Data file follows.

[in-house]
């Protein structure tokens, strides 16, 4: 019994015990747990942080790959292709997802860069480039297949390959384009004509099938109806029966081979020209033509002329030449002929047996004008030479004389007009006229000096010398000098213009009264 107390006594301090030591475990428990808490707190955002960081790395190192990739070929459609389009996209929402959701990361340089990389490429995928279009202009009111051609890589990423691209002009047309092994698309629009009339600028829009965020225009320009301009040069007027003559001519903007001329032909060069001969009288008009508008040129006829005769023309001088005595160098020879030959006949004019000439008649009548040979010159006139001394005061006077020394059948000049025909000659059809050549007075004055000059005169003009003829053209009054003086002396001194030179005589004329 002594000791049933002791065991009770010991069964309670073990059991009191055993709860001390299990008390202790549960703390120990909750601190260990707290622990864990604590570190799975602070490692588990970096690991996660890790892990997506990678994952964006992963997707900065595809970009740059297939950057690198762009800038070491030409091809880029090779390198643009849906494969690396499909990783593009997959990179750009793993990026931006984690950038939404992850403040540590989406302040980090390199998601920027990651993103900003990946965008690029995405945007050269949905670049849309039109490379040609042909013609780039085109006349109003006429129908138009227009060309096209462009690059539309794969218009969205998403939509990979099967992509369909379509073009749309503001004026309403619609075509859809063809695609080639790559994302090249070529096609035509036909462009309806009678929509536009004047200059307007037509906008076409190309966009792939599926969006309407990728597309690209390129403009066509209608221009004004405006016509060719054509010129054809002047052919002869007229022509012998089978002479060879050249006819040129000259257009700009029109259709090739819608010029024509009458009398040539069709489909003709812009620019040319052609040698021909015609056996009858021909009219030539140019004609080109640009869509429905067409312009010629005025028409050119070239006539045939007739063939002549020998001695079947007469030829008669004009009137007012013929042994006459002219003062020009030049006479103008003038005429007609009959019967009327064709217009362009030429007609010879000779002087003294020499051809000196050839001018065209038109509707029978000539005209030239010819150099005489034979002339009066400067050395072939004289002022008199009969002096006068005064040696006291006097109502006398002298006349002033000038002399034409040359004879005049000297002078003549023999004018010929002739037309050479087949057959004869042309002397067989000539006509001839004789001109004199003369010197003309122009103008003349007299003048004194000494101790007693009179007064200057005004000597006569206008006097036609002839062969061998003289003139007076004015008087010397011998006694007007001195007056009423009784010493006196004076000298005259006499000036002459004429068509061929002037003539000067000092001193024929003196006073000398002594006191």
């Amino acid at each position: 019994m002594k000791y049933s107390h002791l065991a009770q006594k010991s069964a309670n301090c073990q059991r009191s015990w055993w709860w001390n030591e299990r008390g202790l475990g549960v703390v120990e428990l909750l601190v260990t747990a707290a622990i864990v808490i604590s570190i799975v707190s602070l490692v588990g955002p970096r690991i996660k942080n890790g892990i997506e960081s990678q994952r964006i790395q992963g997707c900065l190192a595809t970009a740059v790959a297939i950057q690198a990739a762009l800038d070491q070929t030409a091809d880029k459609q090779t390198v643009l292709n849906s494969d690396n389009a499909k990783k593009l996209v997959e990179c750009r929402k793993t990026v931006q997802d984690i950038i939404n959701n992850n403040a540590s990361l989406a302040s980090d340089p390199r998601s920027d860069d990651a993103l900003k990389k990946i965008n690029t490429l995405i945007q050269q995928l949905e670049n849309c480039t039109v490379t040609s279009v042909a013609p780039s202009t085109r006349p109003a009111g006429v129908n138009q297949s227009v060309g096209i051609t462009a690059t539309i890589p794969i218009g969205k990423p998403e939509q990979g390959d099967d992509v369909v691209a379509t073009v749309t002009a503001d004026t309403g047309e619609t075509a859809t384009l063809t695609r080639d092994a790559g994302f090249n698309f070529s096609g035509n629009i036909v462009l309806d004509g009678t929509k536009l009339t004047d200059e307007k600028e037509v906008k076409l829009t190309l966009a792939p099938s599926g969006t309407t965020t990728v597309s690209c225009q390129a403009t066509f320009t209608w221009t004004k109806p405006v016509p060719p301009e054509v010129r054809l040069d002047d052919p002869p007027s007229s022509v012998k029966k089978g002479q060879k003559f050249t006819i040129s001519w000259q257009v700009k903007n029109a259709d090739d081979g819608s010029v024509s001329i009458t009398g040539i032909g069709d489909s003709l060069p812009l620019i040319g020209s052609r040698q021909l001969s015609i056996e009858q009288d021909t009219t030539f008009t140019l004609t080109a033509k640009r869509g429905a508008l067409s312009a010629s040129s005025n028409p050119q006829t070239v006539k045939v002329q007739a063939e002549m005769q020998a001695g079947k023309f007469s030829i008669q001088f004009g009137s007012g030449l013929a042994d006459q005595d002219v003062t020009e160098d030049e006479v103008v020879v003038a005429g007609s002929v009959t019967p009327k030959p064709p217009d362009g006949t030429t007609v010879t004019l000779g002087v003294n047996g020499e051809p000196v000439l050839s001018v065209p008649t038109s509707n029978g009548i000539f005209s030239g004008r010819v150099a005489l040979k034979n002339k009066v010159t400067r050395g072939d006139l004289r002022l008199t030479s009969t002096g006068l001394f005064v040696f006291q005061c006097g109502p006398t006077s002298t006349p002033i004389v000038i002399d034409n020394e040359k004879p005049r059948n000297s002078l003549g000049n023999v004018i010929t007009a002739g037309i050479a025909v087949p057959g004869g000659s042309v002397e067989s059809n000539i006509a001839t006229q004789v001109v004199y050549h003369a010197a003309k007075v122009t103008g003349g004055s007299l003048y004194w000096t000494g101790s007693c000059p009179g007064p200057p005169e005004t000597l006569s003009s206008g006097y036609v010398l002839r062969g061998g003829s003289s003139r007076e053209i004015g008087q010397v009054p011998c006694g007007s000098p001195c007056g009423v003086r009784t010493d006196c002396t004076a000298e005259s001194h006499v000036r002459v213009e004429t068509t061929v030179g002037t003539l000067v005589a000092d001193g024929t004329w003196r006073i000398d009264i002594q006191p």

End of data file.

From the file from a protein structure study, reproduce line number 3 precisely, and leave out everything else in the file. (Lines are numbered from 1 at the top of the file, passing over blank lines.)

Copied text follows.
């Amino acid at each position: 019994m002594k000791y049933s107390h002791l065991a009770q006594k010991s069964a309670n301090c073990q059991r009191s015990w055993w709860w001390n030591e299990r008390g202790l475990g549960v703390v120990e428990l909750l601190v260990t747990a707290a622990i864990v808490i604590s570190i799975v707190s602070l490692v588990g955002p970096r690991i996660k942080n890790g892990i997506e960081s990678q994952r964006i790395q992963g997707c900065l190192a595809t970009a740059v790959a297939i950057q690198a990739a762009l800038d070491q070929t030409a091809d880029k459609q090779t390198v643009l292709n849906s494969d690396n389009a499909k990783k593009l996209v997959e990179c750009r929402k793993t990026v931006q997802d984690i950038i939404n959701n992850n403040a540590s990361l989406a302040s980090d340089p390199r998601s920027d860069d990651a993103l900003k990389k990946i965008n690029t490429l995405i945007q050269q995928l949905e670049n849309c480039t039109v490379t040609s279009v042909a013609p780039s202009t085109r006349p109003a009111g006429v129908n138009q297949s227009v060309g096209i051609t462009a690059t539309i890589p794969i218009g969205k990423p998403e939509q990979g390959d099967d992509v369909v691209a379509t073009v749309t002009a503001d004026t309403g047309e619609t075509a859809t384009l063809t695609r080639d092994a790559g994302f090249n698309f070529s096609g035509n629009i036909v462009l309806d004509g009678t929509k536009l009339t004047d200059e307007k600028e037509v906008k076409l829009t190309l966009a792939p099938s599926g969006t309407t965020t990728v597309s690209c225009q390129a403009t066509f320009t209608w221009t004004k109806p405006v016509p060719p301009e054509v010129r054809l040069d002047d052919p002869p007027s007229s022509v012998k029966k089978g002479q060879k003559f050249t006819i040129s001519w000259q257009v700009k903007n029109a259709d090739d081979g819608s010029v024509s001329i009458t009398g040539i032909g069709d489909s003709l060069p812009l620019i040319g020209s052609r040698q021909l001969s015609i056996e009858q009288d021909t009219t030539f008009t140019l004609t080109a033509k640009r869509g429905a508008l067409s312009a010629s040129s005025n028409p050119q006829t070239v006539k045939v002329q007739a063939e002549m005769q020998a001695g079947k023309f007469s030829i008669q001088f004009g009137s007012g030449l013929a042994d006459q005595d002219v003062t020009e160098d030049e006479v103008v020879v003038a005429g007609s002929v009959t019967p009327k030959p064709p217009d362009g006949t030429t007609v010879t004019l000779g002087v003294n047996g020499e051809p000196v000439l050839s001018v065209p008649t038109s509707n029978g009548i000539f005209s030239g004008r010819v150099a005489l040979k034979n002339k009066v010159t400067r050395g072939d006139l004289r002022l008199t030479s009969t002096g006068l001394f005064v040696f006291q005061c006097g109502p006398t006077s002298t006349p002033i004389v000038i002399d034409n020394e040359k004879p005049r059948n000297s002078l003549g000049n023999v004018i010929t007009a002739g037309i050479a025909v087949p057959g004869g000659s042309v002397e067989s059809n000539i006509a001839t006229q004789v001109v004199y050549h003369a010197a003309k007075v122009t103008g003349g004055s007299l003048y004194w000096t000494g101790s007693c000059p009179g007064p200057p005169e005004t000597l006569s003009s206008g006097y036609v010398l002839r062969g061998g003829s003289s003139r007076e053209i004015g008087q010397v009054p011998c006694g007007s000098p001195c007056g009423v003086r009784t010493d006196c002396t004076a000298e005259s001194h006499v000036r002459v213009e004429t068509t061929v030179g002037t003539l000067v005589a000092d001193g024929t004329w003196r006073i000398d009264i002594q006191p």